A Guaranteed Maximum Price can be used two ways.
1) It is given for a T&M job that you are promising wonâ€™t go over budgetâ€¦hence the guaranty.
Itâ€™s not that great of a deal for you because with this type of arrangement you have no protection if the job goes over budget, while at the same time you donâ€™t reap the gains of a good estimate because you are locked into T&M.
I do this type of agreement all the time with one particular client, who thinks he is getting a better deal, but in reality itâ€™s just a straight up T&M job, and I make sure my budget is high enough to protect me. In a nut shell it is just service work.
MAKE SURE YOUR SCOPE IS CLEARLY DEFINED AND DOCUMENTED ON THE FRONT END. Scope changes are not part of the GMP.
2) It can be used on larger hard bid jobs as a way of promising the owner the project wonâ€™t go over budget with non-scope related change orders.
In this arrangement it is usually the GC who has the GMP, and itâ€™s their job to keep the project within the budget. Sometimes but not always they will ask the subs (that would be us) to also agree to a GMP for non-scope related change orders.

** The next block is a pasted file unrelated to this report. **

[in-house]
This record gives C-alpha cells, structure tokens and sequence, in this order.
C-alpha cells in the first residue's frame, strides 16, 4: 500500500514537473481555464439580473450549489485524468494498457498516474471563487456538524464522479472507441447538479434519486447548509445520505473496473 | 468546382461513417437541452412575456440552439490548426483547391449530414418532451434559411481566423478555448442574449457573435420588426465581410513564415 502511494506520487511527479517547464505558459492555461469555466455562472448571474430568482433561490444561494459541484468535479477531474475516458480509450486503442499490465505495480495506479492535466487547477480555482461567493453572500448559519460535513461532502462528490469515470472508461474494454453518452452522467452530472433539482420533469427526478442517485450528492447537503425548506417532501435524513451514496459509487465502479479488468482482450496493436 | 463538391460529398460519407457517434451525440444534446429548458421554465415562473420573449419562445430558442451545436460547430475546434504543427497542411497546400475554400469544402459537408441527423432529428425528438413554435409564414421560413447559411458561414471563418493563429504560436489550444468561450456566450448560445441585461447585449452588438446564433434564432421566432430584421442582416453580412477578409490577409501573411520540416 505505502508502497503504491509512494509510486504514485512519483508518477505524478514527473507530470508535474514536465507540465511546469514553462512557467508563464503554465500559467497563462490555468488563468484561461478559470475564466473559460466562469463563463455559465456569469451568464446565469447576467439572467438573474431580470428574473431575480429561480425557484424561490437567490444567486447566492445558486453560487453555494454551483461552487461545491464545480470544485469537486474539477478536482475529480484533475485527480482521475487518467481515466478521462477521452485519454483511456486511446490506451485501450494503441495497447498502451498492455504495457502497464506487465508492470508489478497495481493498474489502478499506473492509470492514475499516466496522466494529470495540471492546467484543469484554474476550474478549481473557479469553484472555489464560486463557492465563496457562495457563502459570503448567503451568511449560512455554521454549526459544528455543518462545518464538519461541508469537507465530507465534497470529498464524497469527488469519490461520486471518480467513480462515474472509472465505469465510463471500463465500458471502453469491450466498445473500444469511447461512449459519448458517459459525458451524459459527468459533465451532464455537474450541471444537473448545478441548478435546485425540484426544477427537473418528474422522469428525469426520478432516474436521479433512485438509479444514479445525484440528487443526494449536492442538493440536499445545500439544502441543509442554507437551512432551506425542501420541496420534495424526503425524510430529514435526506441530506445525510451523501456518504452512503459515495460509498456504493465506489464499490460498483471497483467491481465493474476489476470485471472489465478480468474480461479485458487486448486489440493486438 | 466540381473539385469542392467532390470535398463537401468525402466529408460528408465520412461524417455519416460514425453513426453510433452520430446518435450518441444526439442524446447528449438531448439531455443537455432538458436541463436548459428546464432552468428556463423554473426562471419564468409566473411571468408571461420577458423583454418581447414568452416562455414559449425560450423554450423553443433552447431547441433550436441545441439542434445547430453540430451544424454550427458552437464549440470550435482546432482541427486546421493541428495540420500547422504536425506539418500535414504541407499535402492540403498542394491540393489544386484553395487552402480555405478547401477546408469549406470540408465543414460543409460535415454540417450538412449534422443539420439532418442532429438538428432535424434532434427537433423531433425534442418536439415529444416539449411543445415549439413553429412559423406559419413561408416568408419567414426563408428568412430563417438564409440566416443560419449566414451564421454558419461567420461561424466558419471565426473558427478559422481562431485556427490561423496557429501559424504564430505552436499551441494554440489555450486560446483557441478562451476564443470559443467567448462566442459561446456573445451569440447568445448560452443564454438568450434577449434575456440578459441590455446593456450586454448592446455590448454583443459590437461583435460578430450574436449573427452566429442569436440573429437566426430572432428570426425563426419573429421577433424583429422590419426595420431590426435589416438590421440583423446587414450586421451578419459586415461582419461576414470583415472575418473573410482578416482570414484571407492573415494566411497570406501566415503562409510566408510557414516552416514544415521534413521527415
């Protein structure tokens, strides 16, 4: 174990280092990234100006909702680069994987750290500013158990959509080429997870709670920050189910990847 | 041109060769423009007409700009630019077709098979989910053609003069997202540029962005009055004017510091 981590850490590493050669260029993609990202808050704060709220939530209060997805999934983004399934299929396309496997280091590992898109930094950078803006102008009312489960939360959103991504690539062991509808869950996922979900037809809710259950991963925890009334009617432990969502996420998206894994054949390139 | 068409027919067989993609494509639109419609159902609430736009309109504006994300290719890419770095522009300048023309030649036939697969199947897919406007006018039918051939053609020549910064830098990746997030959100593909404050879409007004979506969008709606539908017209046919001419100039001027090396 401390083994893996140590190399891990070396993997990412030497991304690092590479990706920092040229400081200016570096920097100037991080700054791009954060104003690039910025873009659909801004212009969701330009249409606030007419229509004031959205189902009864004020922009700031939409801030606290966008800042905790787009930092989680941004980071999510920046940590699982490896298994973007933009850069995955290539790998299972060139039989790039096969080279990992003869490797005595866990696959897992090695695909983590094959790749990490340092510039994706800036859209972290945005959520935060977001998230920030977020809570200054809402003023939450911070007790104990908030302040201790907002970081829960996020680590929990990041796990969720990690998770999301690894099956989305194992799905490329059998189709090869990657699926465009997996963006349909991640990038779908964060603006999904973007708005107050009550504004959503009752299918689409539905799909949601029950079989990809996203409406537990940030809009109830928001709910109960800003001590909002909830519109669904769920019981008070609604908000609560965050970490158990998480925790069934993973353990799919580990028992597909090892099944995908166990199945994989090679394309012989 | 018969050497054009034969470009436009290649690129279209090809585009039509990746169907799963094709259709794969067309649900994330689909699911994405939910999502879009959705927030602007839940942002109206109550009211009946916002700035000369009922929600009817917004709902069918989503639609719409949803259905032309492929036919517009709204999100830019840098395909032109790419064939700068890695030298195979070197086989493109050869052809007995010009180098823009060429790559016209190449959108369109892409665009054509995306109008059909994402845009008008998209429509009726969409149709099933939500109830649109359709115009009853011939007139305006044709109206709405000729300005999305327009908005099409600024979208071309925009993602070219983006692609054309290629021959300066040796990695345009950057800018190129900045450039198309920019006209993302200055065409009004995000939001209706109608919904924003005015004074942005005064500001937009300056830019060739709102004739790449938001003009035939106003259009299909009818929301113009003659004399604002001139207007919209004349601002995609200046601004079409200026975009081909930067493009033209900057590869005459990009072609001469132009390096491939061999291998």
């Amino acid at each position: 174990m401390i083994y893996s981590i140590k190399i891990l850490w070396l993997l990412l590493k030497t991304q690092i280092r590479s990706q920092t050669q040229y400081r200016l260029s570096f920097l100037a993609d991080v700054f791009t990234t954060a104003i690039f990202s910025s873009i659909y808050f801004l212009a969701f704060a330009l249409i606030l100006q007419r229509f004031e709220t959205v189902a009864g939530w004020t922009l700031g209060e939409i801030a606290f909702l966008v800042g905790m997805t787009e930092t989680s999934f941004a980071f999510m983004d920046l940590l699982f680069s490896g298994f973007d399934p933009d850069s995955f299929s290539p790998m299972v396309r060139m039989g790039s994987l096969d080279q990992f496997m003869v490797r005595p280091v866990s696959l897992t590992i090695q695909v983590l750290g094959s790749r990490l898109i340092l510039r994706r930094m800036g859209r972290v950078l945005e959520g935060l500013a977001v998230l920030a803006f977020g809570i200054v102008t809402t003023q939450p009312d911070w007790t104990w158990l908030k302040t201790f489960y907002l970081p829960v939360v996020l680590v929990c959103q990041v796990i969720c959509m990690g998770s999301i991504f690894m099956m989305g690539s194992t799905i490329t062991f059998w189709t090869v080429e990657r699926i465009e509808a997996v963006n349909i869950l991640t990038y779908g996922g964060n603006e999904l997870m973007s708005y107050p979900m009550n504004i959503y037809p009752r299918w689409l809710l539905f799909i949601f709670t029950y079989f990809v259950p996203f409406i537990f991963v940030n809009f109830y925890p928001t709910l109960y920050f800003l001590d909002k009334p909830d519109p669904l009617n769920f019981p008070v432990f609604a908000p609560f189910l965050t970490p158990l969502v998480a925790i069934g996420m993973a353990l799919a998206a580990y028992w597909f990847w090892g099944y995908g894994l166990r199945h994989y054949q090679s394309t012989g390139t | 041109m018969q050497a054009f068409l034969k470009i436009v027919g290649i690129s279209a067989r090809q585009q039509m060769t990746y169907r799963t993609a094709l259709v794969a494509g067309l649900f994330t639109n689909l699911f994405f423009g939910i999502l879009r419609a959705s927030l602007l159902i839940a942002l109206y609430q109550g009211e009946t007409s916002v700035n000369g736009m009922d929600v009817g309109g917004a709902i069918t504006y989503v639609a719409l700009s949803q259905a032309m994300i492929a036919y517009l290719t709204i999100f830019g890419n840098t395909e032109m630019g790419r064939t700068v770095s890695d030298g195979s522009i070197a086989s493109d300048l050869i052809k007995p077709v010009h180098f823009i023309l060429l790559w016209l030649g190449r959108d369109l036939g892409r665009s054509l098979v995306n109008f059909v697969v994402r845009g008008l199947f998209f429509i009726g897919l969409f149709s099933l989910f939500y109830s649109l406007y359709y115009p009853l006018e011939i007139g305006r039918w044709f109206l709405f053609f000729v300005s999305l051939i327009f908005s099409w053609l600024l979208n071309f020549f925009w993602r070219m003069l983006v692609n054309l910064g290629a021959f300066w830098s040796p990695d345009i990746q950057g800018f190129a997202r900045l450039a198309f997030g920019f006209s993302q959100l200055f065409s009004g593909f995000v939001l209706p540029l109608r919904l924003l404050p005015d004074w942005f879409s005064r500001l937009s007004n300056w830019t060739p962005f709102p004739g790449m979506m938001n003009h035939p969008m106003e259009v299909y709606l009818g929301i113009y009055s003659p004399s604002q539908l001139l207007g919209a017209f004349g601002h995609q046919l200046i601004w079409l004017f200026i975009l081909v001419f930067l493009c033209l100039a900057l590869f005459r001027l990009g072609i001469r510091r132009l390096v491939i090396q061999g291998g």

A non-scope related change is a mistake on the plans either through engineering or design that will cost you money to fix but the overall â€śintentâ€ť of the plan has not changed.
Example: The engineer undersized the 1,200A feeder, and you did not catch in during the bid phase of the job. This feeder is for a 1,200A distribution panel and the intent was clearly for this to be a 1200A feeder:
Shown on plans: (3) 400KCM w-2/0 G (3) Sets (3â€ť Conduit)
Should be: (3) 350KCM w-4/0 G (4) Sets (3â€ť Conduit)
Itâ€™s a simple mistake at first glance 400KCM is bigger that 350, but that extra set makes all the difference.
There should be some money in yours the GCs contract as part of the GMP that is there as a contingency for this type of mistake, but if that money gets used up then you eat the mistake. There are no perfect plans or designs, every job has â€śgotchasâ€ť in and a GMP says that you are experienced and professional enough that you have that covered in your bid.
A Scope related change is when the owner adds a whole new wing, room, or maybe 20 new parking lot lights they left off the plans on bid day. There is no way to determine intent when the work was not shown or overtly added after contract to the project. For these types of changes, they GC and owner can not hold you to your GMP.
[This message has been edited by ITO (edited 03-08-2007).]
101Â° Rx = + /_\